The Michigan Bar Association (my state) lists the names of firms with which attorneys are affiliated.   I check out the firm to see what other practice areas exist, which can help since attorneys assist each other.  E.g., an elder law attorney may need real estate assistance, and vice versa, so the client doesn't need to find two separate firms.   Practice areas are often complimentary.

W/i an estate planning group, there may be some who focus on Living and/or Irrevocable Trusts.  Others focus on specialty trusts that are less common.  There might be one who includes probate litigation in his/her practice area. 

Review the credentials of attorneys in the elder law, and/or estate planning firms in your area (again, search the local or state bar directories).   Most will indicate specialties.  Then contact the firms, speak with the attorneys and ask the questions that bring you to seek legal counsel.   

Your question on how to determine who's a good attorney is a very valid one.   An attorney should explain how he/she operates, whether a retainer is necessary, how many visits would be required to address your issues, and what his/her plan of action would be.   Hourly billing rates or flat rates for services should be discussed.   

Ask questions specific to your needs, such as dementia issues.  Create a generalized list of your concerns, i.e., home assistance, legal issues of cognizance, documents to prepare now if possible, etc.   Attorneys appreciate people who come prepared with lists of issues.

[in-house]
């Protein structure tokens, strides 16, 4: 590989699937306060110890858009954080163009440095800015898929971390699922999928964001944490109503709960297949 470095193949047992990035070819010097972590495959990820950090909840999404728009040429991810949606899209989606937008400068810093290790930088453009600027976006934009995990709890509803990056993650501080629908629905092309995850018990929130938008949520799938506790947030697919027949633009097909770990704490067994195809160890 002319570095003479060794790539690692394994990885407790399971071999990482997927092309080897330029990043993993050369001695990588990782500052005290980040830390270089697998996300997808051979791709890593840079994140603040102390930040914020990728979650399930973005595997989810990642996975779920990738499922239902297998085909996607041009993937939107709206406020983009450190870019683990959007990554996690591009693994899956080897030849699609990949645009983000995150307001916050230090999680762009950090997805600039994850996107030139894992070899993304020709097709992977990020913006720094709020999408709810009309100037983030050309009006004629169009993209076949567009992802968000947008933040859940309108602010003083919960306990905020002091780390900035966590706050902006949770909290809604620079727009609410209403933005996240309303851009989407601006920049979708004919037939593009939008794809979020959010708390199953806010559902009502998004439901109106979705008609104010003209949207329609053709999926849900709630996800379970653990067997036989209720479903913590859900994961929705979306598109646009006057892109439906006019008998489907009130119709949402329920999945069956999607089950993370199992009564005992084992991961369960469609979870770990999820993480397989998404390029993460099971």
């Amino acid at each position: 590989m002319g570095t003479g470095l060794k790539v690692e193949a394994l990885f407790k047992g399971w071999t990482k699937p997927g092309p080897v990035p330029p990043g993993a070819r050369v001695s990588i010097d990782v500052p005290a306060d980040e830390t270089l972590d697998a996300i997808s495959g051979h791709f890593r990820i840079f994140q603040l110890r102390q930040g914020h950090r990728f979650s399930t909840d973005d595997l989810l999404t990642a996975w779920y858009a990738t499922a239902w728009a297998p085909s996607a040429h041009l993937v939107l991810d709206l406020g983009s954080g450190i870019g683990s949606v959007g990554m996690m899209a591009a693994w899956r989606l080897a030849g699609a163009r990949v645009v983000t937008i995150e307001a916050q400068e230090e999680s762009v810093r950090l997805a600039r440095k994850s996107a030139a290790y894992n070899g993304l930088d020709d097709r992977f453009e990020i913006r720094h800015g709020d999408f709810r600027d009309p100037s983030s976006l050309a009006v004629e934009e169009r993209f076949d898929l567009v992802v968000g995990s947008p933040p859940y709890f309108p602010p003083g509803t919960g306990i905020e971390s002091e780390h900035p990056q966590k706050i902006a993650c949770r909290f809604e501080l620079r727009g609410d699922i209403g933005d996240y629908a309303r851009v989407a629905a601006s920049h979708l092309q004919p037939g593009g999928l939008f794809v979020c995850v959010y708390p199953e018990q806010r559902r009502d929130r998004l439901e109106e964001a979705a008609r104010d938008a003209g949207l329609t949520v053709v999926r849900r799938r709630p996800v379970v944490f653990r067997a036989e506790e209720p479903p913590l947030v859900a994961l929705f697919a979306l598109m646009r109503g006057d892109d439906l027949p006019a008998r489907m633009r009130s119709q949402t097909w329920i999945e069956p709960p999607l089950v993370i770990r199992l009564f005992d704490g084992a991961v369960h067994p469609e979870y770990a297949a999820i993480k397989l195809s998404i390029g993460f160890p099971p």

If you're interested in asset management for your family, be prepared to provide a list of assets, such as real estate, stocks, and other things of value.


Addressing Alva's comment on background checking, the State Bar maintains lists of attorneys who have been subject to client complaints or other action.   The State Bar Disciplinary Action section (or called something similar) is the entity that typically pursues actions against misbehaving, dishonest, or other unacceptable attorney actions.

Post back and indicate what state you live in and it'll be easier to offer some direct resources.
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kimberlitas Aug 17, 2020
Hi, thanks GardenArtist, great advice. I had an appointment with a well known EC attorney (Ruth Phelps), went through all the hoops then appointment was rescheduled. During the waiting time I reconsidered going to her as it was going to cost $700 for 90 minutes. What are your thoughts on the price? I'm in Southern California.
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Elder Law Attorneys (not elderly as that just means he's OLD) advertise in your area, and you will find them on google. You can look them up to see if there are any actions against their license but I forget how to do that. Google "checking attorney law license" and add your state. Unless you know someone who used and can recommend one you are pretty much on your own. Most will interview you to see if they are right for your needs, so you may want to see more than one to see if that one is right for you if this is anything complex.